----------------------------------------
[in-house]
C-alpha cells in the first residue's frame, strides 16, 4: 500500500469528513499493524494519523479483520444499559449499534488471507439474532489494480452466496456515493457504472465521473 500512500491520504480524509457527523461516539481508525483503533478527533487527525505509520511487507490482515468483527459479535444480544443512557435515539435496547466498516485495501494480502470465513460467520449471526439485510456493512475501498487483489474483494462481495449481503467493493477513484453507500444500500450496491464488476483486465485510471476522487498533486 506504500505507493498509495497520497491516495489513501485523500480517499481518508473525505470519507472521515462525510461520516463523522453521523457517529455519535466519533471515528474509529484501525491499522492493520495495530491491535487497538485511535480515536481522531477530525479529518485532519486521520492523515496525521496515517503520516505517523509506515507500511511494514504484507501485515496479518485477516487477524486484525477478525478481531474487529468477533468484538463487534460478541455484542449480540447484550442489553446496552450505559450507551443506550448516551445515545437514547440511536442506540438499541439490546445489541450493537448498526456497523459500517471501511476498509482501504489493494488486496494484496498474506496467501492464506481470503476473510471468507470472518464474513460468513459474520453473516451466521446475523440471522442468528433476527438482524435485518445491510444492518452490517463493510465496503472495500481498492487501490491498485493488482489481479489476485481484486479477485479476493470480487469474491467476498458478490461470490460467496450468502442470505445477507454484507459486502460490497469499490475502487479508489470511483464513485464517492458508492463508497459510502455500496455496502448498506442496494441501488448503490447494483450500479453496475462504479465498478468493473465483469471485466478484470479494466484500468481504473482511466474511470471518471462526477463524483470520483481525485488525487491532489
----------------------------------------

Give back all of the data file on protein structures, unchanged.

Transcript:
[in-house]
C-alpha cells in the first residue's frame, strides 16, 4: 500500500469528513499493524494519523479483520444499559449499534488471507439474532489494480452466496456515493457504472465521473 500512500491520504480524509457527523461516539481508525483503533478527533487527525505509520511487507490482515468483527459479535444480544443512557435515539435496547466498516485495501494480502470465513460467520449471526439485510456493512475501498487483489474483494462481495449481503467493493477513484453507500444500500450496491464488476483486465485510471476522487498533486 506504500505507493498509495497520497491516495489513501485523500480517499481518508473525505470519507472521515462525510461520516463523522453521523457517529455519535466519533471515528474509529484501525491499522492493520495495530491491535487497538485511535480515536481522531477530525479529518485532519486521520492523515496525521496515517503520516505517523509506515507500511511494514504484507501485515496479518485477516487477524486484525477478525478481531474487529468477533468484538463487534460478541455484542449480540447484550442489553446496552450505559450507551443506550448516551445515545437514547440511536442506540438499541439490546445489541450493537448498526456497523459500517471501511476498509482501504489493494488486496494484496498474506496467501492464506481470503476473510471468507470472518464474513460468513459474520453473516451466521446475523440471522442468528433476527438482524435485518445491510444492518452490517463493510465496503472495500481498492487501490491498485493488482489481479489476485481484486479477485479476493470480487469474491467476498458478490461470490460467496450468502442470505445477507454484507459486502460490497469499490475502487479508489470511483464513485464517492458508492463508497459510502455500496455496502448498506442496494441501488448503490447494483450500479453496475462504479465498478468493473465483469471485466478484470479494466484500468481504473482511466474511470471518471462526477463524483470520483481525485488525487491532489